Tbilisi, Georgia Part 1

It’s clear that the beautiful country of Georgia isn’t your typical popular holiday destination. It is a relatively new country, declaring its independence by the Supreme Council of Georgia, shortly before the collapse of the Soviet Union in 1991. Before travelling here, I knew very little about the country other than it is bordered by Russia, Turkey, Armenia and Azerbaijan. I was under the assumption that its culture was very similar to Russia but I was very wrong! I soon became aware that Georgia has its own language, history and culture, which I was very eager to broaden my knowledge on.

It is approximately the same size of Ireland, however its landscape differs incredibly. Georgia is an appealing holiday destination for anyone as its scenery comprises of green countryside, high mountain peaks, wine-growing valleys, charming cobblestoned towns and Black Sea beach resorts. The countryside has become popular amongst climbers, walkers or hikers looking for the thrill of exploration. However, the towns and cities are less picturesque.

Georgia is far from a prosperous country and you will notice this the second you arrive in its capital city Tiblisi, mostly evident from its poor infrastructure. This country has the largest gap between rich and poor in the region which explains the high level of beggars and rundown buildings that captured my attention once the plane landed. One of the most important things I would advise to potential tourists is to be aware of the crazy driving habits of Georgians, and the lack of pedestrian crossings!

It wasn’t until I arrived in the scenic Georgia that I realised the Caucasus Mountains are the highest mountain range in Europe. While the highest peak is in Russia, Georgia takes the title of the second highest. My geography knowledge isn’t exactly at an expertise level but I was always under the assumption that The Alps had this claim.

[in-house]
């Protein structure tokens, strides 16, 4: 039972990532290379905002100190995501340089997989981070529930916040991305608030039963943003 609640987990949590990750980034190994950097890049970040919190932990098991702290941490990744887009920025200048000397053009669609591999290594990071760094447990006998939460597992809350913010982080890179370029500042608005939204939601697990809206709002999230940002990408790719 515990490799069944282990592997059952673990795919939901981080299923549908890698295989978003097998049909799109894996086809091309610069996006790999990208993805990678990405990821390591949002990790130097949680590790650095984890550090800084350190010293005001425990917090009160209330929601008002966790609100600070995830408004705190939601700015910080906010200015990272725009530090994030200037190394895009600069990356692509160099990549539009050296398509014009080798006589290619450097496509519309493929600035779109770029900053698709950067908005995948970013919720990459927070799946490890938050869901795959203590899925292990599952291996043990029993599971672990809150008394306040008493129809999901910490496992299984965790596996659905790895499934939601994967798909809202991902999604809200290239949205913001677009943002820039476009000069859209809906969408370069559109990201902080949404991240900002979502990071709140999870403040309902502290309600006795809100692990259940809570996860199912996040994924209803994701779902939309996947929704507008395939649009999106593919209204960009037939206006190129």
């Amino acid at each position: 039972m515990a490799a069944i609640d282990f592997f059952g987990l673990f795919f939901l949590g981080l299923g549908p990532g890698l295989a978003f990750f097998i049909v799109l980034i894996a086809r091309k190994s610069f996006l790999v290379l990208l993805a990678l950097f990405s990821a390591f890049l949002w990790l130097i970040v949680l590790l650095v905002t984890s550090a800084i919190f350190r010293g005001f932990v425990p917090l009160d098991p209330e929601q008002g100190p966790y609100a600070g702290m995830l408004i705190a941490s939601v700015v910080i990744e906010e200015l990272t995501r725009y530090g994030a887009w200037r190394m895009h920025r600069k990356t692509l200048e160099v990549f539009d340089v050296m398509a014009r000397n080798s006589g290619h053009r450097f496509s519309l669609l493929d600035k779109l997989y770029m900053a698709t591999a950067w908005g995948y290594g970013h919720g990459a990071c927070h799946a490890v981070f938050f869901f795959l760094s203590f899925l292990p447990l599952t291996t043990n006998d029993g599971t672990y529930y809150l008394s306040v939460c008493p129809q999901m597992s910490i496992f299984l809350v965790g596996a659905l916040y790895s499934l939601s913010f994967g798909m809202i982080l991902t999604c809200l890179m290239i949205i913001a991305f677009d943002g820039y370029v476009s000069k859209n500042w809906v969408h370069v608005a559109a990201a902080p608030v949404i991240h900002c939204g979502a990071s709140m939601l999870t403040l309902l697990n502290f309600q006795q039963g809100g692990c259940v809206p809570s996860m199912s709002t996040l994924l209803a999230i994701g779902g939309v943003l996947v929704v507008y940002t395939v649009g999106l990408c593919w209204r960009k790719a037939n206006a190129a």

The Caucasus Mountains are located on the Georgia-Russia border but the country is surrounded by an abundant mountain ranges to visit. The easiest option to explore them is to book a tour with any of the many tour guides scattered throughout the streets of Tiblisi. I would recommend tourists to reserve a place on the tours upon arrival as it is great value for money and I discovered natural beauty that I was not aware existed in Georgia.

I decided on taking the full day tour of Tiblisi which included a trip to Sighnaghi, the city of love. We also voyaged through the former capital of eastern Georgia, Gremi; Gombori, another mountain range; and Telavi, a town rich in historical, architectural and natural monuments. I must admit it is very easy to be entranced with Georgia’s natural wonders. What I appreciated most was the pleasant change of exploring a country’s hidden trails without the usual high number of tourists present.

Want to find out more about Tbilisi? Just click here to my next post!

 

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